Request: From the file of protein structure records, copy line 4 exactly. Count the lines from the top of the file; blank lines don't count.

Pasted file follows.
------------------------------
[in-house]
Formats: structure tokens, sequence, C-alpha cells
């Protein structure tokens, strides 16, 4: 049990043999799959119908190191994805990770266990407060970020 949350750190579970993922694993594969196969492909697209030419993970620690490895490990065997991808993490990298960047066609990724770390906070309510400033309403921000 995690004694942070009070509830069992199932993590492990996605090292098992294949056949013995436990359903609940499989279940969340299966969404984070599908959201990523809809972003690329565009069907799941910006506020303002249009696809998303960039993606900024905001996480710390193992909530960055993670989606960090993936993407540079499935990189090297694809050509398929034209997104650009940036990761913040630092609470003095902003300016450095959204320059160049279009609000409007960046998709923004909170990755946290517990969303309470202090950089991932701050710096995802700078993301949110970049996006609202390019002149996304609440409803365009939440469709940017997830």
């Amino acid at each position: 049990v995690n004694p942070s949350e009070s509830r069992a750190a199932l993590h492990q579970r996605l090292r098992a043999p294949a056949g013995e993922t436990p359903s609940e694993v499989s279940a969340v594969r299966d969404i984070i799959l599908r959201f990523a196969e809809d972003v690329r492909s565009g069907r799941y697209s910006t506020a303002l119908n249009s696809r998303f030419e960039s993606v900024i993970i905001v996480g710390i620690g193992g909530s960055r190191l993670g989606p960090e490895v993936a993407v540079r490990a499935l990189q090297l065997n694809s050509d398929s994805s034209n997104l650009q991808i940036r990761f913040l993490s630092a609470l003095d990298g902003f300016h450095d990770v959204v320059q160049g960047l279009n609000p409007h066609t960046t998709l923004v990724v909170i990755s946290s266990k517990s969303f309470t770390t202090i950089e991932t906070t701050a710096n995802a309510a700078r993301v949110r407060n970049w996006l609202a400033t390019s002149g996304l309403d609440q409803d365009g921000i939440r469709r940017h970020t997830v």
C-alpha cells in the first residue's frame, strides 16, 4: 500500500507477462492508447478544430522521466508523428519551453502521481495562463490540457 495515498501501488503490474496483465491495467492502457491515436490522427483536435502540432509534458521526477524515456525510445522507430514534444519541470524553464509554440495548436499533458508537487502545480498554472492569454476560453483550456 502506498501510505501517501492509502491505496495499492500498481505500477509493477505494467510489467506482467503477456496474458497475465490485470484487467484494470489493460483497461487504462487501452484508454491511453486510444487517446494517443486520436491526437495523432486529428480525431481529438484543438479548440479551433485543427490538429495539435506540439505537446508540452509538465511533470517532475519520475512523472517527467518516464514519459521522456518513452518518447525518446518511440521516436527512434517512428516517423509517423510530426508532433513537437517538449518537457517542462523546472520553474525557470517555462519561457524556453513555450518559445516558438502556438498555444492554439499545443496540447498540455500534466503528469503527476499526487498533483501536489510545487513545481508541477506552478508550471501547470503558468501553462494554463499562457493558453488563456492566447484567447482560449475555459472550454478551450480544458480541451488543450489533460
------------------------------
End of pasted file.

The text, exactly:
């Amino acid at each position: 049990v995690n004694p942070s949350e009070s509830r069992a750190a199932l993590h492990q579970r996605l090292r098992a043999p294949a056949g013995e993922t436990p359903s609940e694993v499989s279940a969340v594969r299966d969404i984070i799959l599908r959201f990523a196969e809809d972003v690329r492909s565009g069907r799941y697209s910006t506020a303002l119908n249009s696809r998303f030419e960039s993606v900024i993970i905001v996480g710390i620690g193992g909530s960055r190191l993670g989606p960090e490895v993936a993407v540079r490990a499935l990189q090297l065997n694809s050509d398929s994805s034209n997104l650009q991808i940036r990761f913040l993490s630092a609470l003095d990298g902003f300016h450095d990770v959204v320059q160049g960047l279009n609000p409007h066609t960046t998709l923004v990724v909170i990755s946290s266990k517990s969303f309470t770390t202090i950089e991932t906070t701050a710096n995802a309510a700078r993301v949110r407060n970049w996006l609202a400033t390019s002149g996304l309403d609440q409803d365009g921000i939440r469709r940017h970020t997830v």